ABUJA, Apr 30 (Reuters) Peace talks on Sudan's Darfur region entered what was supposed to be their final day today with the warring parties hurrying to obtain more than what was offered in a settlement drafted by African Union (AU) mediators.
The AU has set today as a deadline for the Sudanese government and three Darfur rebel factions to wrap up negotiations on security, power-sharing and wealth-sharing that have dragged on for two years while the conflict has escalated.
In the Nigerian capital Abuja, venue of the talks, diplomats pushed the parties to strike a deal, while in the United States demonstrations were planned to call for an end to violence that President George W. Bush labels ''genocide''.
The government has accepted in principle a draft agreement presented by the AU but diplomatic sources say it is trying to secure amendments to a section on disarming the Janjaweed, militias Khartoum is accused of using to fight the rebels.
The sources say the government wants distinctions to be drawn between the Janjaweed, who are accused of atrocities against civilians, and other tribal militias that Khartoum does not believe it would be helpful or even possible to disarm.
The rebels have yet to respond officially to the 85-page document but several of their leaders complain that it does not meet their key demands.
On security, diplomats say the rebels want more favourable terms for a planned integration of some of their forces into the Sudanese army and a trade-off may be possible between their demand and the government's requirements on the Janjaweed issue.
The rebels say they are talking amongst themselves to seek a consensus on whether to sign. Decision-making is an arduous process for them as they are split into two movements and three factions with a history of infighting.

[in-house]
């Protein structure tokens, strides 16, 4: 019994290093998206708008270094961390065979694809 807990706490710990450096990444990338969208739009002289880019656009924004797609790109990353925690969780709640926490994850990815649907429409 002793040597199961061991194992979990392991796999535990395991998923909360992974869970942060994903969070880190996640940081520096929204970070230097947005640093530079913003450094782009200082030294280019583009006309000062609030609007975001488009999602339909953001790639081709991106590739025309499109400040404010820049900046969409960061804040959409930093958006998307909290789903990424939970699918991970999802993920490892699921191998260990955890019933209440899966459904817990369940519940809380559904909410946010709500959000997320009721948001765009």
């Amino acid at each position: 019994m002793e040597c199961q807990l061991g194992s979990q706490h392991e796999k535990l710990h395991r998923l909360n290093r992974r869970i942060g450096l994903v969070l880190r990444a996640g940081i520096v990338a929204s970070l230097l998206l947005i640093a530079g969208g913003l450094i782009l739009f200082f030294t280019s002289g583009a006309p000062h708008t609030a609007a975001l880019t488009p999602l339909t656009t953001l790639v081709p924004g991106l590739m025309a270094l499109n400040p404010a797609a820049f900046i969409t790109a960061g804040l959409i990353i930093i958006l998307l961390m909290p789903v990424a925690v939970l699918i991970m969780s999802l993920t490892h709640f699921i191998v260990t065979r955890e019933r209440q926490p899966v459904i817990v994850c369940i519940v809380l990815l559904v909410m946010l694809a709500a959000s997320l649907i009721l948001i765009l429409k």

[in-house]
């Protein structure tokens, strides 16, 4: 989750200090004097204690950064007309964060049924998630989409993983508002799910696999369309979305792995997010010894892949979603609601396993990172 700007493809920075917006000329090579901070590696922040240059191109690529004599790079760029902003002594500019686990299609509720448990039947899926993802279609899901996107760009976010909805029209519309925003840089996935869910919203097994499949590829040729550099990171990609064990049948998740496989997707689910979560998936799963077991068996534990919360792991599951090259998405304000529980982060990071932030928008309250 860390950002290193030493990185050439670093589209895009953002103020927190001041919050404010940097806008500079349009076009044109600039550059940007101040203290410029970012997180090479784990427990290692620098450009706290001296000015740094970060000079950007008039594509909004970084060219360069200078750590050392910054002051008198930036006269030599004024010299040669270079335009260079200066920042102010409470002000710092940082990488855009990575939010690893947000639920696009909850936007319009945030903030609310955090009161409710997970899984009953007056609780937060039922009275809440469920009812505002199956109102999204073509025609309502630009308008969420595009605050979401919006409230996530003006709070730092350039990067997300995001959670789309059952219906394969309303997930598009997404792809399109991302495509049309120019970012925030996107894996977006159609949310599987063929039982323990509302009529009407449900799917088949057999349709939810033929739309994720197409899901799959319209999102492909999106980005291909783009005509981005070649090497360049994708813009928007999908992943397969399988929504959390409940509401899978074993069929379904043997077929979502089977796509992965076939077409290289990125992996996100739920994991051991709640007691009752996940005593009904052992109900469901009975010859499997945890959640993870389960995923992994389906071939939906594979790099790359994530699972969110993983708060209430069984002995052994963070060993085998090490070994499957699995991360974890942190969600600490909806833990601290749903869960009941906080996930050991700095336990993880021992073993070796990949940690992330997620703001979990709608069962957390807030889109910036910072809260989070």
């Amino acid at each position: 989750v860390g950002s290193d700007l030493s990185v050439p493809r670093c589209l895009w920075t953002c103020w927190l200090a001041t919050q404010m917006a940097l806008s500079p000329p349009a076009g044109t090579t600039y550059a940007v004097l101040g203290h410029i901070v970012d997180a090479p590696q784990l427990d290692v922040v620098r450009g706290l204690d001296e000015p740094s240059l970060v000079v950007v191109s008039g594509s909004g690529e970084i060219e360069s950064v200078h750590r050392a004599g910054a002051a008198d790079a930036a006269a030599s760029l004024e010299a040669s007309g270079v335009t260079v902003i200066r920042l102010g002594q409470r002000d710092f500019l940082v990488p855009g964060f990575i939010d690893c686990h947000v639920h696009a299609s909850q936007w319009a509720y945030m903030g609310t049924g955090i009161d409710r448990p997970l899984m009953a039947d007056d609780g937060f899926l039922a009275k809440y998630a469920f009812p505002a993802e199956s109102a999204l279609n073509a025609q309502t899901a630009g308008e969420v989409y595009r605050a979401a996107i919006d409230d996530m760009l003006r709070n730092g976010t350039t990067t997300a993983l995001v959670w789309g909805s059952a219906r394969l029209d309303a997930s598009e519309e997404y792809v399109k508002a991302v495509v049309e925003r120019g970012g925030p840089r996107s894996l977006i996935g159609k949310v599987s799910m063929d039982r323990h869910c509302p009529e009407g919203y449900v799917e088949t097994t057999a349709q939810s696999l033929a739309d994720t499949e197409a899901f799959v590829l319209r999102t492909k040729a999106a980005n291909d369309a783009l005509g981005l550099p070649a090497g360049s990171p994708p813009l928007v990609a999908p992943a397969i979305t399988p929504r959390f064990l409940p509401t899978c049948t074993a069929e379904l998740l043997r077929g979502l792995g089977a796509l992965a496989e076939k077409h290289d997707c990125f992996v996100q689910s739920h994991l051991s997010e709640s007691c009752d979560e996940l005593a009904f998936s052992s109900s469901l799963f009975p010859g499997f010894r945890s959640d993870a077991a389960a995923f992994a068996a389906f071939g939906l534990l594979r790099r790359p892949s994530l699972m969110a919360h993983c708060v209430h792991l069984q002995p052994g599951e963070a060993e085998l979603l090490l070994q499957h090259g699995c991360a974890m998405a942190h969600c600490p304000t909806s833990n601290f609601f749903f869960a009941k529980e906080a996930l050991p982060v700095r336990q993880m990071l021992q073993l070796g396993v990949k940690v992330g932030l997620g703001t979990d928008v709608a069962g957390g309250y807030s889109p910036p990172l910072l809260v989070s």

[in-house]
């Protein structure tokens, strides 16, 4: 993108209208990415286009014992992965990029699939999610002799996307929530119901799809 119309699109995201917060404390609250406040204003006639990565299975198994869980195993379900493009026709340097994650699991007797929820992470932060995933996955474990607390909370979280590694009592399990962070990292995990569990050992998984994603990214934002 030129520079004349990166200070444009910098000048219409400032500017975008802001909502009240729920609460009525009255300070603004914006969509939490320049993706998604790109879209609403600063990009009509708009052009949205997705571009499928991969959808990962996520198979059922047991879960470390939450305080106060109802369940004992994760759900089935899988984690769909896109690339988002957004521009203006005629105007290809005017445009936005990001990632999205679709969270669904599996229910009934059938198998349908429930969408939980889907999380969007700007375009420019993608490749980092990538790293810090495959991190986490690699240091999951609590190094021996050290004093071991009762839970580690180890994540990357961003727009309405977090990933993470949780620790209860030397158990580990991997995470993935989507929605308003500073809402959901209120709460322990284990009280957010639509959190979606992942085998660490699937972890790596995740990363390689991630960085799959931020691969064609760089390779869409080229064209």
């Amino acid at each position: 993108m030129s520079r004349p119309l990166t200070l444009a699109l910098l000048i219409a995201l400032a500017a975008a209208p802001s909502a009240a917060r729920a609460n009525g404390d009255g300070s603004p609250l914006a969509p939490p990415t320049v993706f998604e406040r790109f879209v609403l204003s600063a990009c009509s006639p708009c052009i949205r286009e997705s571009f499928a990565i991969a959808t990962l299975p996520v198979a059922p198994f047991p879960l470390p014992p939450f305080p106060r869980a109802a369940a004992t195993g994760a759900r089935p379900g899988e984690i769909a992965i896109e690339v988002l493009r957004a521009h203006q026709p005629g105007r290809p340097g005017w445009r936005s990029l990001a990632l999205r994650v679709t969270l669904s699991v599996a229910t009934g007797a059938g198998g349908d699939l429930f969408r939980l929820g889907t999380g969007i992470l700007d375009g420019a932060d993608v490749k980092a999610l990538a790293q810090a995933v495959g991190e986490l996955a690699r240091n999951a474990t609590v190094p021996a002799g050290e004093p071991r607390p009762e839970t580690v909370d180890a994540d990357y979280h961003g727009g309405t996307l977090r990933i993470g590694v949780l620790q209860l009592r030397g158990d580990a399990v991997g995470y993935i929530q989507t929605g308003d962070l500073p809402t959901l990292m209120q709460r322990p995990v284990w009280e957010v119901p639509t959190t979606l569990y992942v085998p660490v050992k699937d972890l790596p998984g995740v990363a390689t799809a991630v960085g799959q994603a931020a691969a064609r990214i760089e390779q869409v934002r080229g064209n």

Apart from security, their main problem with the document is that it does not meet their demands for Darfur to get a new post of Sudanese vice president and a new regional government. They have other objections on issues such as compensation.
WILL THEY OR WON'T THEY? No one was willing to say early on Sunday whether the parties were likely to meet the deadline. Several previous deadlines have passed without any apparent impact on the talks, but this time the AU has said it is not business as usual.
The mediators say they have nothing more to achieve by listening to the parties' positions any longer and if the sides reject this draft, the AU Peace and Security Council will decide on a new strategy for the Darfur peace process.
Rebels took up arms in early 2003 in ethnically mixed Darfur, an arid region the size of France, over what they saw as neglect by the Arab-dominated central government.
Khartoum used proxy militias drawn from Arab tribes to crush the rebellion. The fighting has killed tens of thousands of people while a campaign of arson, looting and rape has driven more than 2 million from their homes into refugee camps in Darfur and neighbouring Chad.
All sides have continued fighting despite a 2004 ceasefire, according to the AU which has 7,000 peacekeepers in Darfur.
The US government and civil society have recently sought to increase pressure on Khartoum to end the violence. Aid groups say increased fighting has made it impossible to deliver food and medicine to tens of thousands of refugees.
Bush said ''genocide in Sudan is unacceptable'' and endorsed a series of ''Save Darfur'' rallies taking place across the United States on Sunday, organised by a coalition of more than 160 religious and humanitarian groups.
REUTERS CH PM1555